Pixel art time! I was lucky enough to work the music video for Lionface’s great new song, Girl. I wanted to share some of the work that went into it, but first check it out:
It’s hopefully obvious enough from the final video, but they wanted a Streets of Rage / Street Fighter-esq side-scrolling beat-em-up with the girls featuring as characters in the game.
I took a lot of inspiration from Final Fight (a personal favourite) in the gritty scenes and the generic goons to fight against.
I started with the background scenes as it was emulating a side-scroller I knew there would be a lot to do here.
I needed to create distinct ‘good’, ‘ok’ and ‘bad’ areas to match the theme of the song.
The ‘good’ area had well-lit restaurants by the river, the ‘ok’ area was a residential area, and the ‘bad’ area being a slum.
For majority of the buildings I started with a hand-painted approach and tweaked them to fit a pixel-art style afterwards. I found that when I jumped in pixel-art first everything ended up being too perfect and square, so it’s nice to have a more organic feel – even for buildings, as it adds some character to them.
While each area was visually distinct, I was able to reuse many elements to save time and build up a scene from these pieces. After creating a number of objects, it was a case of setting the scene with these objects.
Once the scene was set, I started working up the artwork for each of the girls. They already had an identity in place to match the live footage in the video, so I had to create pixel versions of each of them.
The purist in me kept to the classic Street Fighter restrictions of using only 15 colours – 16 if you include transparency, as this was just the limitations of the technology then. This was to ensure it felt authentic enough, although this technical limitation really doesn’t apply as it was a fake game.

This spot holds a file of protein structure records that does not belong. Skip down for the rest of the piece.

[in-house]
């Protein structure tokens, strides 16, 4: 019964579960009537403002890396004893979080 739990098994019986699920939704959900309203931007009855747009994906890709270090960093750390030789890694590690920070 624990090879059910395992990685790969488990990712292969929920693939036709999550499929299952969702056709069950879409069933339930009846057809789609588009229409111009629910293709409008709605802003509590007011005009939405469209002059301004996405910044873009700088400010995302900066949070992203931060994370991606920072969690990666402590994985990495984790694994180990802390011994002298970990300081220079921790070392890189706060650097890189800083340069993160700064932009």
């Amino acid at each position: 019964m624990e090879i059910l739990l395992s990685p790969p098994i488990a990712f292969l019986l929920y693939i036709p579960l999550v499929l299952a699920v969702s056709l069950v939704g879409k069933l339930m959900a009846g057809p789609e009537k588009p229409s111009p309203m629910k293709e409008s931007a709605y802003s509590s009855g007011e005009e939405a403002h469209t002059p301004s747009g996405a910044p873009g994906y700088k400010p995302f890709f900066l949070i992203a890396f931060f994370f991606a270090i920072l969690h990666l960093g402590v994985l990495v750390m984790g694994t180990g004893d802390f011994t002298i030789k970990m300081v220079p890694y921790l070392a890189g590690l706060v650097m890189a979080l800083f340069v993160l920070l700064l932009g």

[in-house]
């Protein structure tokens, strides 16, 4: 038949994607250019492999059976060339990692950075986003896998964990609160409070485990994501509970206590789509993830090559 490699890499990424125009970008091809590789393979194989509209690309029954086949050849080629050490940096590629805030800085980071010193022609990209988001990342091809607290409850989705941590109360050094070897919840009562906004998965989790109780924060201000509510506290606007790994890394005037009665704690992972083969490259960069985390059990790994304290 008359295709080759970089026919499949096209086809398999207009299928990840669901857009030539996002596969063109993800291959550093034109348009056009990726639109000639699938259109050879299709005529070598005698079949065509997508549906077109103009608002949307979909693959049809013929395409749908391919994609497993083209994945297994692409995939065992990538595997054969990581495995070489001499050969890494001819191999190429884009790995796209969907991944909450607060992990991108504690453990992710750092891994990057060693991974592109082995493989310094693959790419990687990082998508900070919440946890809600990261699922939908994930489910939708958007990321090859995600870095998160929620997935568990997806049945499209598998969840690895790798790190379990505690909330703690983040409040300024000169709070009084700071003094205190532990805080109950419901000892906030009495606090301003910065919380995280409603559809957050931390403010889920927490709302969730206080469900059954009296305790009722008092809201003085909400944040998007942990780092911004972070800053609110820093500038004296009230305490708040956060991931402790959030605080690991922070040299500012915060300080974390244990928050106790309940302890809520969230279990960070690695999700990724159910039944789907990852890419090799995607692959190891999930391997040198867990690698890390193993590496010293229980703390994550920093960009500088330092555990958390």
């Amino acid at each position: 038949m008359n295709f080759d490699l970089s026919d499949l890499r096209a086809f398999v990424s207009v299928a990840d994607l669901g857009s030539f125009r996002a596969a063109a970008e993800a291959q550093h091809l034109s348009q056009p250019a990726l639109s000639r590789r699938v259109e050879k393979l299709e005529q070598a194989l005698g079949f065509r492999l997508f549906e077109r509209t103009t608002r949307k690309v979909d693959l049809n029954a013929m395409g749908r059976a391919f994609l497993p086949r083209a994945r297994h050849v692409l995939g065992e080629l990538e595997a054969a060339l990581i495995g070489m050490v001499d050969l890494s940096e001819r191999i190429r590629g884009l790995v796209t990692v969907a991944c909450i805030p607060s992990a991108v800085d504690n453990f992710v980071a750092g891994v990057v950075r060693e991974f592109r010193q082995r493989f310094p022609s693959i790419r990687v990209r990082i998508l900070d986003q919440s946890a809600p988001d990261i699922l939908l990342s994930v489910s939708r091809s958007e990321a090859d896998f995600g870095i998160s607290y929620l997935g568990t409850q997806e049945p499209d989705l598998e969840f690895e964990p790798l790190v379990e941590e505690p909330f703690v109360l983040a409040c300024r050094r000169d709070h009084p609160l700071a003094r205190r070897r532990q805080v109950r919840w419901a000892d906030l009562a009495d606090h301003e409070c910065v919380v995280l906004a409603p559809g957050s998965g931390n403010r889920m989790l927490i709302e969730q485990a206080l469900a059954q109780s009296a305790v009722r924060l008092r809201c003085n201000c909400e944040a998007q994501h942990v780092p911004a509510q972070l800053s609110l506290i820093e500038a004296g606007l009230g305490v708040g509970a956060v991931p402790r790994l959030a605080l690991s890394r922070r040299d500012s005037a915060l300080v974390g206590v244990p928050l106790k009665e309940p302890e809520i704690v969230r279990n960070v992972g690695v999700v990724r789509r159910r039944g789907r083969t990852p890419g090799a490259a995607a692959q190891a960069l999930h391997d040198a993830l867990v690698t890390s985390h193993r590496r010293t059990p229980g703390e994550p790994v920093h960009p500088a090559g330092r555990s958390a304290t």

For each character I started with a hand-drawn sketch, reworked it in pixels and adjusted where necessary along the process.
You can see from the initial sketch to the pixel outlines that her legs and arms were beefed up as they looked a bit too skinny when scaled down to such a small size. I also adjusted the head to be side on as it had a stronger look at this small size.
Once that’s nailed, I find I only go back to sketching for key poses, or particularly tricky frames. When working with pixels it can be hard to see what you’re doing, so it’s sometimes best to take it back and work on paper for a bit.
…Then wash and repeat for a few hundred frames!
Keeping it true to fighting-games of yesteryear, I had to include some time-saving palette swaps for additional characters. A palette swap is simply changing the colour of existing artwork to save creating more characters.
Of course the generic goon had to have a palette swap. I adjusted the head on all frames and removed the ripped sleeve:
Then these two background characters all have a heavily borrowed walk cycle from Holly’s walk:
And for the invincible scene we had all girls running. Ideally they would of had their own characteristic run, but with time against me I had to be inventive here. I created a base animation of this grey girl and built all of their separate animations on top of this base:
A simple trick to make them feel different here is to make sure they all start on a different frame, so none of them are running at exactly the same time. It’s harder to notice the matching pattern if they’re all out of time.
The final video put together by the band is awesome and I’m really proud to of worked on it. Of course there’s tons of things I’d like to of done more of, such as more enemies, more animations and I also thought it would be fairly easy to make into a playable game… but you have to stop somewhere!
To end on, I thought I’d put together a video of just the animated sequences I worked on: